Land supply chains are strongly affected by the introduction of a ban on entry at land borders or restrictions on drivers of access to certain Member States. This affects all goods, but in particular the supply of critical materials and perishable goods, and since the majority of companies in the sector are SMEs, these impacts are immediate and severe. Regardless of the mode of transport, the Commission is working with Member States on ways to ensure economic continuity, guarantee the flow of goods and the supply chain, secure basic travel as well as the functioning of the internal market and transport safety.
In the Border Management Guidelines of 16/3/2020, the Commission examined in detail all border control measures within the Single Market, emphasizing that the continuity of supply chains should be maintained. Restrictions imposed by Member States on the carriage of goods must be transparent, duly motivated, proportionate, relevant, specific to the type of goods and non-discriminatory. There is no need to impose additional certificates on goods lawfully moving in the single market.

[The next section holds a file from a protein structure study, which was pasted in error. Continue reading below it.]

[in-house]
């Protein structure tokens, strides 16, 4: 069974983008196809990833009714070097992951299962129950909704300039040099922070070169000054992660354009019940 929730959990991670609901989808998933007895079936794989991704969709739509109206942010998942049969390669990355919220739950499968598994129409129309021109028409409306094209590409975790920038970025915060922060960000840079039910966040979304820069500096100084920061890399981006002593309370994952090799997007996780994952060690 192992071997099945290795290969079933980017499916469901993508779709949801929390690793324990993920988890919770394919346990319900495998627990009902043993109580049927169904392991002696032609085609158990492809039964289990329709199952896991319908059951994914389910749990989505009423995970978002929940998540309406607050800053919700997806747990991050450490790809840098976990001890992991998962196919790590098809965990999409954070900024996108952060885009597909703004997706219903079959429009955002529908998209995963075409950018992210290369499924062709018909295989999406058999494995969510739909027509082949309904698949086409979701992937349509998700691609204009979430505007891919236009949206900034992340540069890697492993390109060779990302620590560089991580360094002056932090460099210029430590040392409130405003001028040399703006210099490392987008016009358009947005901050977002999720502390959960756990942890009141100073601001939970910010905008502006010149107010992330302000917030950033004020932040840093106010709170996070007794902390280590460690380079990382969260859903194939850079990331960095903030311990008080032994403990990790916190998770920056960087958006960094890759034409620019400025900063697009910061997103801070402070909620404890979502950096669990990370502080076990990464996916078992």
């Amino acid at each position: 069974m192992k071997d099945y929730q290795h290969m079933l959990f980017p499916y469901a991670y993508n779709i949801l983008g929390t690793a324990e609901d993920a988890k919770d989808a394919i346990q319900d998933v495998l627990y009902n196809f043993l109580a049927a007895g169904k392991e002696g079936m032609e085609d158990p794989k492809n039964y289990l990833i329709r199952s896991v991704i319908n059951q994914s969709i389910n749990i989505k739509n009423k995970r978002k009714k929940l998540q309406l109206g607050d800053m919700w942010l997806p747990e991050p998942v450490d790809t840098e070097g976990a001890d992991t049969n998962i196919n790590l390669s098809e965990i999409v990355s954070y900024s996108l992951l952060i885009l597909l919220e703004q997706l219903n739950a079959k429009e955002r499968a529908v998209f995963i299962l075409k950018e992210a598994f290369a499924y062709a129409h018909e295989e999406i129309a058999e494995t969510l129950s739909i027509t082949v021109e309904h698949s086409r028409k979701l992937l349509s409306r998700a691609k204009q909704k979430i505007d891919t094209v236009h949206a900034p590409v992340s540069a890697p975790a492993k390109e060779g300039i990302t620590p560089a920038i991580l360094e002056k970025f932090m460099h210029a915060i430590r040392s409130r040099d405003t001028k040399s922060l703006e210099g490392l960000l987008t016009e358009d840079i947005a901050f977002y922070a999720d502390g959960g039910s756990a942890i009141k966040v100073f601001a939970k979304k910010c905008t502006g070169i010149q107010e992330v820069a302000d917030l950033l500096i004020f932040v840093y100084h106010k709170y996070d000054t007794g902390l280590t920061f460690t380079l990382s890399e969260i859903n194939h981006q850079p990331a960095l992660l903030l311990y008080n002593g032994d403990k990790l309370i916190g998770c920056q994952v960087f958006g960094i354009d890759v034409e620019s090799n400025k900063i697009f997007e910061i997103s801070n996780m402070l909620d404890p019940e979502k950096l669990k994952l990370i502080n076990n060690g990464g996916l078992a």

The pressure on the tourism industry in the EU is unprecedented. It faces a significant reduction in international arrivals (mass cancellations and declines in bookings, for example by US, Chinese, Japanese and South Korean travelers). This is also affected by delays in intra-EU travel and the internal market, in particular due to the growing reluctance of EU citizens to travel and national and / or regional safety measures. SMEs in the sector are particularly affected by this overall decline in tourism and business travel.